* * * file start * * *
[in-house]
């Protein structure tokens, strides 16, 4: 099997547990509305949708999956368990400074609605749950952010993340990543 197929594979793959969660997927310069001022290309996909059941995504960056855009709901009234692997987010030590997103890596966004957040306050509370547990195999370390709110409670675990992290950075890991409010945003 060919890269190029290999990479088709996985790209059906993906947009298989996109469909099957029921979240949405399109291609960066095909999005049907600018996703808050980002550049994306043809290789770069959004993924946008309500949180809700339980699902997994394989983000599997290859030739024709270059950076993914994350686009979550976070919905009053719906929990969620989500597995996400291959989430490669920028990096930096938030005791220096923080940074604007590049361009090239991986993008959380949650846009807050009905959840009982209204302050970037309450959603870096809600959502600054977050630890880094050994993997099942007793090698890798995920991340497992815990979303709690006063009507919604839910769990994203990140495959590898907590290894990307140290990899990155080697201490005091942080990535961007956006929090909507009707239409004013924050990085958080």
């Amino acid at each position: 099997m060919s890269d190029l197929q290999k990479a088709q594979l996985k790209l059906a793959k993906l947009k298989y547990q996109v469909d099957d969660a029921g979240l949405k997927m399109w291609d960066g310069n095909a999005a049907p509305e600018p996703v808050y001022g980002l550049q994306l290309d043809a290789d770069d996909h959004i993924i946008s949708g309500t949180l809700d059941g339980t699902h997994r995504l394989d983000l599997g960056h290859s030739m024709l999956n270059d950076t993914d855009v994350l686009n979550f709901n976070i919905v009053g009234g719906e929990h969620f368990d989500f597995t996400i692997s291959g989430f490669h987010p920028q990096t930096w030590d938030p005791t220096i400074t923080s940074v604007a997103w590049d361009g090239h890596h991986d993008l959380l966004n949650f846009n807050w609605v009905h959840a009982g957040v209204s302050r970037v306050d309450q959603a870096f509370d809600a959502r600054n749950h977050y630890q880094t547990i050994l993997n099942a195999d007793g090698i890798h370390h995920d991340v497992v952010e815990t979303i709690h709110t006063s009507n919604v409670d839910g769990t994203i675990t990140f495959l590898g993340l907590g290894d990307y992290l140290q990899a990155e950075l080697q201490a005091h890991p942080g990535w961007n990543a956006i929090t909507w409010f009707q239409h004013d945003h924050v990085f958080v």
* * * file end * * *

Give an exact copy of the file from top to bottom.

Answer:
[in-house]
């Protein structure tokens, strides 16, 4: 099997547990509305949708999956368990400074609605749950952010993340990543 197929594979793959969660997927310069001022290309996909059941995504960056855009709901009234692997987010030590997103890596966004957040306050509370547990195999370390709110409670675990992290950075890991409010945003 060919890269190029290999990479088709996985790209059906993906947009298989996109469909099957029921979240949405399109291609960066095909999005049907600018996703808050980002550049994306043809290789770069959004993924946008309500949180809700339980699902997994394989983000599997290859030739024709270059950076993914994350686009979550976070919905009053719906929990969620989500597995996400291959989430490669920028990096930096938030005791220096923080940074604007590049361009090239991986993008959380949650846009807050009905959840009982209204302050970037309450959603870096809600959502600054977050630890880094050994993997099942007793090698890798995920991340497992815990979303709690006063009507919604839910769990994203990140495959590898907590290894990307140290990899990155080697201490005091942080990535961007956006929090909507009707239409004013924050990085958080």
């Amino acid at each position: 099997m060919s890269d190029l197929q290999k990479a088709q594979l996985k790209l059906a793959k993906l947009k298989y547990q996109v469909d099957d969660a029921g979240l949405k997927m399109w291609d960066g310069n095909a999005a049907p509305e600018p996703v808050y001022g980002l550049q994306l290309d043809a290789d770069d996909h959004i993924i946008s949708g309500t949180l809700d059941g339980t699902h997994r995504l394989d983000l599997g960056h290859s030739m024709l999956n270059d950076t993914d855009v994350l686009n979550f709901n976070i919905v009053g009234g719906e929990h969620f368990d989500f597995t996400i692997s291959g989430f490669h987010p920028q990096t930096w030590d938030p005791t220096i400074t923080s940074v604007a997103w590049d361009g090239h890596h991986d993008l959380l966004n949650f846009n807050w609605v009905h959840a009982g957040v209204s302050r970037v306050d309450q959603a870096f509370d809600a959502r600054n749950h977050y630890q880094t547990i050994l993997n099942a195999d007793g090698i890798h370390h995920d991340v497992v952010e815990t979303i709690h709110t006063s009507n919604v409670d839910g769990t994203i675990t990140f495959l590898g993340l907590g290894d990307y992290l140290q990899a990155e950075l080697q201490a005091h890991p942080g990535w961007n990543a956006i929090t909507w409010f009707q239409h004013d945003h924050v990085f958080v």